A new vision for agriculture
momagri, movement for a world agricultural organization, is a think tank chaired by Christian Pèes.
It brings together, managers from the agricultural world and important people from external perspectives,
such as health, development, strategy and defense. Its objective is to promote regulation
of agricultural markets by creating new evaluation tools, such as economic models and indicators,
and by drawing up proposals for an agricultural and international food policy.
A look at the news

The dairy crisis is gaining ground in Europe

July 27, 2015

The crisis in livestock farming––especially dairy farming––is gripping France, and confirms the reality of a discontent at the European level. The situation has become all the more critical as tensions between European breeders are rising. The Germans and the Spaniards are accusing France of anti-competitive practices (possibly due to the Government’s measures implemented to assist livestock farmers––particularly the national preference for French milk––as well as the blocking German and Spanish trucks at border crossings to France).

This new turmoil bitterly reminds us of the 2009 crisis, and voices are already being heard to predict it could become quite worse. Prices have fallen not only in France but the domino effect is reaching across the Union. Plummeting prices are also concerning England, Scotland, Ireland, Belgium, Germany, Lithuania and Finland. In addition, further declines are expected for August in Netherlands, Denmark and Germany. As a result:
    - In France, AgriMer is stating that milk is paid to farmers at around €0.30 per liter, that is to say close to €0.10 less than a year ago, while production costs have increased since.

    - Germany, in spite of its rank as Europe’s top dairy power, was calm until recently, and posted a price at €0.29 per liter in June, instead of €0.41 eighteen months ago. In the former GER, prices even fell to €0.25 per liter.

    - In Belgium, the price of a liter of milk currently paid to Walloon farmers approximates €0.25, while production charges––excluding labor cost––are estimated at €0.33. In mid-2014, the price of liter paid to farmers was still flirting around €0.40.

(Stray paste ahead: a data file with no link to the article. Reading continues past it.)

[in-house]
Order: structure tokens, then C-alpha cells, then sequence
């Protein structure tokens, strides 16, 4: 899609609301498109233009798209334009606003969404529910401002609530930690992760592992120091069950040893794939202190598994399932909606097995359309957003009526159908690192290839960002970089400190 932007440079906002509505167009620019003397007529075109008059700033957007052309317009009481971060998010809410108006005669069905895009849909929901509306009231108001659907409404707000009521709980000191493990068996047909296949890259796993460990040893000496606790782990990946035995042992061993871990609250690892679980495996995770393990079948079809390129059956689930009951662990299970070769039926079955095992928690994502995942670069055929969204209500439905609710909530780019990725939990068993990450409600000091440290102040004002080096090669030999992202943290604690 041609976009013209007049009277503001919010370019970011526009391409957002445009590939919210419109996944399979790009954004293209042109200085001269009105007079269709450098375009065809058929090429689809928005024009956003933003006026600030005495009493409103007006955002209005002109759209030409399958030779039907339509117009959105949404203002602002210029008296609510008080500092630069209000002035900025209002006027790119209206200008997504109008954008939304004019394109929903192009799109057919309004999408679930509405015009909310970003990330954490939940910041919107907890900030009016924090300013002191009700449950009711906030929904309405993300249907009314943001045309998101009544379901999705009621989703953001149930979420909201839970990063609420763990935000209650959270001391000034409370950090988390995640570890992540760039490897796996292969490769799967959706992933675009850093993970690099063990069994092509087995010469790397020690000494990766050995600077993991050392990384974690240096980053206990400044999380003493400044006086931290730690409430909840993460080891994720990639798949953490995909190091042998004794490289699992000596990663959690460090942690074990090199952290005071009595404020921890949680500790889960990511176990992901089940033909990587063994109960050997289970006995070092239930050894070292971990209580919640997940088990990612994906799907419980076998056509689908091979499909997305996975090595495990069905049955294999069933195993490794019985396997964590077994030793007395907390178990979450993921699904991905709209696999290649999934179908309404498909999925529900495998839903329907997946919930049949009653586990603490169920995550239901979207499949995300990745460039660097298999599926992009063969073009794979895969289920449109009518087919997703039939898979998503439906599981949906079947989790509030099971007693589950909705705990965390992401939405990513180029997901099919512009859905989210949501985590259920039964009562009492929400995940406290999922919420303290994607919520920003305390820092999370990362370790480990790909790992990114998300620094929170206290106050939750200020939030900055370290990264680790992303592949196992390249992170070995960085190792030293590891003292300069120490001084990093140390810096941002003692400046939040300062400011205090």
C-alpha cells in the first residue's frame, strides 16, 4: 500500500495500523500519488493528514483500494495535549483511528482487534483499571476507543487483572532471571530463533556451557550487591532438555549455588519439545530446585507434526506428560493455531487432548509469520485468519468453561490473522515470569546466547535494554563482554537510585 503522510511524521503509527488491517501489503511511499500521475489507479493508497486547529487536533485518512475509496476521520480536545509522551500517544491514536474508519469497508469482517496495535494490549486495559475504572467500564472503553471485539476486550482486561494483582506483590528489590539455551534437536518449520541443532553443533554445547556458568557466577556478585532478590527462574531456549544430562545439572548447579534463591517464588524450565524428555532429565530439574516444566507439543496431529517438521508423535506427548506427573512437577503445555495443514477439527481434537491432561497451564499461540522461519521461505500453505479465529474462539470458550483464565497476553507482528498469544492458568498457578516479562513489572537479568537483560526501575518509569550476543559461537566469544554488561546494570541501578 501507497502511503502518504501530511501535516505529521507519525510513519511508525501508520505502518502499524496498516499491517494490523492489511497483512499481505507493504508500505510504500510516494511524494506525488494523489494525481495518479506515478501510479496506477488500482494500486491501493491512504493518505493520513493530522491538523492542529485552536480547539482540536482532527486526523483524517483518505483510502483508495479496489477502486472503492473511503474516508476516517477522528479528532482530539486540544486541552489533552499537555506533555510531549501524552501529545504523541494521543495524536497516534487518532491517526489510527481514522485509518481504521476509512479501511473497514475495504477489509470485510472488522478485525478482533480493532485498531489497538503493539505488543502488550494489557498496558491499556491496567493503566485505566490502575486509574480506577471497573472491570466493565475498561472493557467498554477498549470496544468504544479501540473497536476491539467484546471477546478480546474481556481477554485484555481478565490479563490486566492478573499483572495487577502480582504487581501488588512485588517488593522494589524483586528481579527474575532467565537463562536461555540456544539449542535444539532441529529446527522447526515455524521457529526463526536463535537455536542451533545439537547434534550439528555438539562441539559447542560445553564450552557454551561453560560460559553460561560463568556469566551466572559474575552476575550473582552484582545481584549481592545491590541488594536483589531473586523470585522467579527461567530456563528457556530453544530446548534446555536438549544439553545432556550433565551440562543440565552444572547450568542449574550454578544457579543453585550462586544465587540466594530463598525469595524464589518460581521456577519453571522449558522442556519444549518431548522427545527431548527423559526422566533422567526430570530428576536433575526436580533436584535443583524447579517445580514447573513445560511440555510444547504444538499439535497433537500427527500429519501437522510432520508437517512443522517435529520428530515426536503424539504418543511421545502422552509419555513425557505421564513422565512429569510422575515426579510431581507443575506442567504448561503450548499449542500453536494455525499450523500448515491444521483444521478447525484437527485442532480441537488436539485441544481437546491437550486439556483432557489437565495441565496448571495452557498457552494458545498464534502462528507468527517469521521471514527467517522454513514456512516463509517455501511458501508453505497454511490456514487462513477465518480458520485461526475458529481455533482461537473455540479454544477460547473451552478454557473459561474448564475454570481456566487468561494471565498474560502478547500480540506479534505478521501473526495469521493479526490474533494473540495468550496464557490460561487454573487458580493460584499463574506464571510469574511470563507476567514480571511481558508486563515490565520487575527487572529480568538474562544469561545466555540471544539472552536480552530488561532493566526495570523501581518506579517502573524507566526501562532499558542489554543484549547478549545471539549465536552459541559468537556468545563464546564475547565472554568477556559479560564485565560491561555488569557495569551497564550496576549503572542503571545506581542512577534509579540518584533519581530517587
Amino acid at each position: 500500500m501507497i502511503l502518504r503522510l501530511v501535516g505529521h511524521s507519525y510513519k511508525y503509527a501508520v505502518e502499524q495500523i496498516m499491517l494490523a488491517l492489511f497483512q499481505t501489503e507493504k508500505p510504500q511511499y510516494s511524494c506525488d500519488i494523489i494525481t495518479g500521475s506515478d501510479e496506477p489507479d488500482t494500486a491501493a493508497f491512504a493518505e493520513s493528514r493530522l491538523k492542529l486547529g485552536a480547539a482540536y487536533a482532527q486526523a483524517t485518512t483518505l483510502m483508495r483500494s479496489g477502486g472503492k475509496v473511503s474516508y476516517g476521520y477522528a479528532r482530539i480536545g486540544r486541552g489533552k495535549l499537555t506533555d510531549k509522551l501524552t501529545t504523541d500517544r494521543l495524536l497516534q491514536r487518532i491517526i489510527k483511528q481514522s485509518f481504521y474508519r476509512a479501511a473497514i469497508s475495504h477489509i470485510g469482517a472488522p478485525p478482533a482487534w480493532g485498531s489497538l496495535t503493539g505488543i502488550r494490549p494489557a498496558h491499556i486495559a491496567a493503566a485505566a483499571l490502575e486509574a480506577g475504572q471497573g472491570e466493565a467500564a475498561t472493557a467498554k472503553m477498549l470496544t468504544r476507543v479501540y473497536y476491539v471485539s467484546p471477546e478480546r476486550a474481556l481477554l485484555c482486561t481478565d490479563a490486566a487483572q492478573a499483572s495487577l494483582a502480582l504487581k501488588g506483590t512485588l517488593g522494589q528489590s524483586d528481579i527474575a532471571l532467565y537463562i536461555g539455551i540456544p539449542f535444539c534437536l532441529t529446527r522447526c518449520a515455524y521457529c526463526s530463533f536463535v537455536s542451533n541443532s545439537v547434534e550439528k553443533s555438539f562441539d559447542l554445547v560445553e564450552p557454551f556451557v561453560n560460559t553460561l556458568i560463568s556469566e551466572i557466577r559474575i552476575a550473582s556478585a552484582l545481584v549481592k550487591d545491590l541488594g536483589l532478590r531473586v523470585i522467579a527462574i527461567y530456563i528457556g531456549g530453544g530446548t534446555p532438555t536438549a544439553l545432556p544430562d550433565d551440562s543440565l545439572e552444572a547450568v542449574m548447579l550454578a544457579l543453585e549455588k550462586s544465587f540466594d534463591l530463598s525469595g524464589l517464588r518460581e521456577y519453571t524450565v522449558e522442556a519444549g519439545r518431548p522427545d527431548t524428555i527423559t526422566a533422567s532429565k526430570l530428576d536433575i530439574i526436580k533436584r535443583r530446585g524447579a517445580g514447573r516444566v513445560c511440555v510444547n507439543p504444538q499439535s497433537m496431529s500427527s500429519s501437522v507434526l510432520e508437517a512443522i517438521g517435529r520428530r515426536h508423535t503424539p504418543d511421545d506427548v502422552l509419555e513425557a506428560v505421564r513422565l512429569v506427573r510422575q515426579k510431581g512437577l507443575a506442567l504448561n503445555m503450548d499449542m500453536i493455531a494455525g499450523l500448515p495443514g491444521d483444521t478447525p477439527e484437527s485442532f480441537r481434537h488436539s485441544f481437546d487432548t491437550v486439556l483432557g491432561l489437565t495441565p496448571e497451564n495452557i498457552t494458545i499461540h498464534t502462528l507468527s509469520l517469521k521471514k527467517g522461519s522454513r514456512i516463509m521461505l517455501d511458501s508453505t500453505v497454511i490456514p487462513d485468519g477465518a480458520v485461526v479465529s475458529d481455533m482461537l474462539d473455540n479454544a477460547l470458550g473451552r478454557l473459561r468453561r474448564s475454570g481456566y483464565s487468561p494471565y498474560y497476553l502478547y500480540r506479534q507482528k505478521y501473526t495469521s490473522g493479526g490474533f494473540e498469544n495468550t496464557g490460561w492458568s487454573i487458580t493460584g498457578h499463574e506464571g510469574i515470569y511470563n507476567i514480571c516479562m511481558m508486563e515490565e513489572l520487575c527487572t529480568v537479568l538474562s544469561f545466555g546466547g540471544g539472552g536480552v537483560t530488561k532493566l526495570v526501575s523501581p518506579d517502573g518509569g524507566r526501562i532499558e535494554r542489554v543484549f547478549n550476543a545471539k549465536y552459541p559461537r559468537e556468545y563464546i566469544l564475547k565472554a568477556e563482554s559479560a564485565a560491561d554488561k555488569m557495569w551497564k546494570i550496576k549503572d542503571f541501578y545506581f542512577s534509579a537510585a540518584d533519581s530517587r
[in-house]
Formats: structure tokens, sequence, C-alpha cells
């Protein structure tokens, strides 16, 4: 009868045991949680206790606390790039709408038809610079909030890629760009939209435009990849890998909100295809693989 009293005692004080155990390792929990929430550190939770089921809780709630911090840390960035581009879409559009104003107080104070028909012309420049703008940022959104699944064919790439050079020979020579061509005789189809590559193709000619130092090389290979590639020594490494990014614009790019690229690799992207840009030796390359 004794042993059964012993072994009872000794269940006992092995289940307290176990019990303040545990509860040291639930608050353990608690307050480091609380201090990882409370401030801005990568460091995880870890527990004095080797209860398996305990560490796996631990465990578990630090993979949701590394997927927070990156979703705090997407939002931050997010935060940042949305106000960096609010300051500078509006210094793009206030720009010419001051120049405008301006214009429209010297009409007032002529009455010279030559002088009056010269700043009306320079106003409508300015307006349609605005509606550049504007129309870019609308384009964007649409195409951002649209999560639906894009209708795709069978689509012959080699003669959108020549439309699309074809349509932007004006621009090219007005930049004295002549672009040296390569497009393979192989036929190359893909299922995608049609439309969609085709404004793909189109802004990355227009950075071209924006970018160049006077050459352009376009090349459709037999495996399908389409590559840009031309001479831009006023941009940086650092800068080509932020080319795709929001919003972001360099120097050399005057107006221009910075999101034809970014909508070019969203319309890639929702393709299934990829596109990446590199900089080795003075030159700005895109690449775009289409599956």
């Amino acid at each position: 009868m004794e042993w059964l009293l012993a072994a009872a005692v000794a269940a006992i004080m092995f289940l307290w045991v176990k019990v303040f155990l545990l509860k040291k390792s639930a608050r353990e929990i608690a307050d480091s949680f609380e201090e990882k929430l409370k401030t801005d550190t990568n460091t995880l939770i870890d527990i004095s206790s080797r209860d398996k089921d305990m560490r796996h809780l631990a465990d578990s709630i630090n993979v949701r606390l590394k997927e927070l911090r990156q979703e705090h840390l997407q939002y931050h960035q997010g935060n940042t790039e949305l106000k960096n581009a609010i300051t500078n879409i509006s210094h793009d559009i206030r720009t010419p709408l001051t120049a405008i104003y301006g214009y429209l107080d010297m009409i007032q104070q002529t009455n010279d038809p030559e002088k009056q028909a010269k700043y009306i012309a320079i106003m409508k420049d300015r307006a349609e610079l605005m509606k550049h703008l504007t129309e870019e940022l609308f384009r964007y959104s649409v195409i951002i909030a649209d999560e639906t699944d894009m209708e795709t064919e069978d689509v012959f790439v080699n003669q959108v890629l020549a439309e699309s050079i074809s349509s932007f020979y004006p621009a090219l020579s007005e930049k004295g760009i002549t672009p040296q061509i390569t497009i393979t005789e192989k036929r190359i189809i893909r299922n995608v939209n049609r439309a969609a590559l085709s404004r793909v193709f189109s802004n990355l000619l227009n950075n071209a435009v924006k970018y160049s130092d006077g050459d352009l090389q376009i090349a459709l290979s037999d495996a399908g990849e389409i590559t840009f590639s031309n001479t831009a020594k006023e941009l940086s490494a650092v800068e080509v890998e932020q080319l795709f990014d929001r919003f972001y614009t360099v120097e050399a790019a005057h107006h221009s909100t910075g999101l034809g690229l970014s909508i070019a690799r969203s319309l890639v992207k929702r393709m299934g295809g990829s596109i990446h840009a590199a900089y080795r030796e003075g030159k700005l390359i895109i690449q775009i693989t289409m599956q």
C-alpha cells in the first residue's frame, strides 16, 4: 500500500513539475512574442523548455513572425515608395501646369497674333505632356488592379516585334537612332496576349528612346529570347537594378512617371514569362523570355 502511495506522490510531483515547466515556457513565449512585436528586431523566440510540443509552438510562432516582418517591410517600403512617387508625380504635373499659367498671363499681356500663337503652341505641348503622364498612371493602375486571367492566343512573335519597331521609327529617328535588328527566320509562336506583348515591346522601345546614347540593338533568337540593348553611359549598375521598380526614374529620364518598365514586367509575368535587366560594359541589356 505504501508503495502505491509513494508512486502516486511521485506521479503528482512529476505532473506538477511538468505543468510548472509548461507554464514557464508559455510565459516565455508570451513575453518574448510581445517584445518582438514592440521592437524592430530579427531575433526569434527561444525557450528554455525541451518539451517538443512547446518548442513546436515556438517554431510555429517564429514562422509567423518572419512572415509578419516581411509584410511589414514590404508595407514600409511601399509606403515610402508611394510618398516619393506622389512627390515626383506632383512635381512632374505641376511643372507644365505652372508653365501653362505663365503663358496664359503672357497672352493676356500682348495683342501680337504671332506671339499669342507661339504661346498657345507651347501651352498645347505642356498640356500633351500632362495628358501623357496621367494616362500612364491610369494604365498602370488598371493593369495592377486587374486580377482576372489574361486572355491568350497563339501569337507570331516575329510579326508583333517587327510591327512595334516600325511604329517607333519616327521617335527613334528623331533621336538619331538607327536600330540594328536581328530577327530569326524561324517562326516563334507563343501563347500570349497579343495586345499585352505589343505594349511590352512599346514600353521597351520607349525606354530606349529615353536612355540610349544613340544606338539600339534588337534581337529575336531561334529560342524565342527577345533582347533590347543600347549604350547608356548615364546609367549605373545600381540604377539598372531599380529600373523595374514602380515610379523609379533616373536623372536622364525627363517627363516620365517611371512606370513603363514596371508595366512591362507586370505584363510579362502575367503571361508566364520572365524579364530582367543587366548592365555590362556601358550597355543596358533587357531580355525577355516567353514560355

Since early 2014, the world dairy sector is posting an overproduction situation, due to lower Chinese purchases and Russia’s embargo on European dairy products.

In Europe, the elimination of milk quota this past April has worsened the situation by subjecting farmers, to a lesser or greater intensity, to the erratic fluctuations of markets that are already structurally unstable.

While crisis meetings are more frequent now––in Paris and Frankfurt––the feeling of unease is definitely setting in Europe. In addition to economic condition factors, the inaction of some government is reported, while the measures adopted by other authorities are not enough.

Is it still possible turning to Brussels to hope for an end to the deadlock of the situation? Unfortunately, Brussels is persisting in its “lofty concepts”, and refuses to see the seriousness of the situation, opting at best for minimal measures (purchases of powder milk to resolve surpluses), or at worst for incantatory declarations based on the virtues of market signals, while their latest changes have mostly sped up the deregulation of milk markets.

For some, one of the solutions to gain competitiveness would be finding new markets, especially in emerging nations. But before anything else, it is now urgent to acquire new market instruments at the European level. To Mr. Phil Hogan: How do you expect to manage this first post-quota dairy crisis?

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Paris, 16 June 2019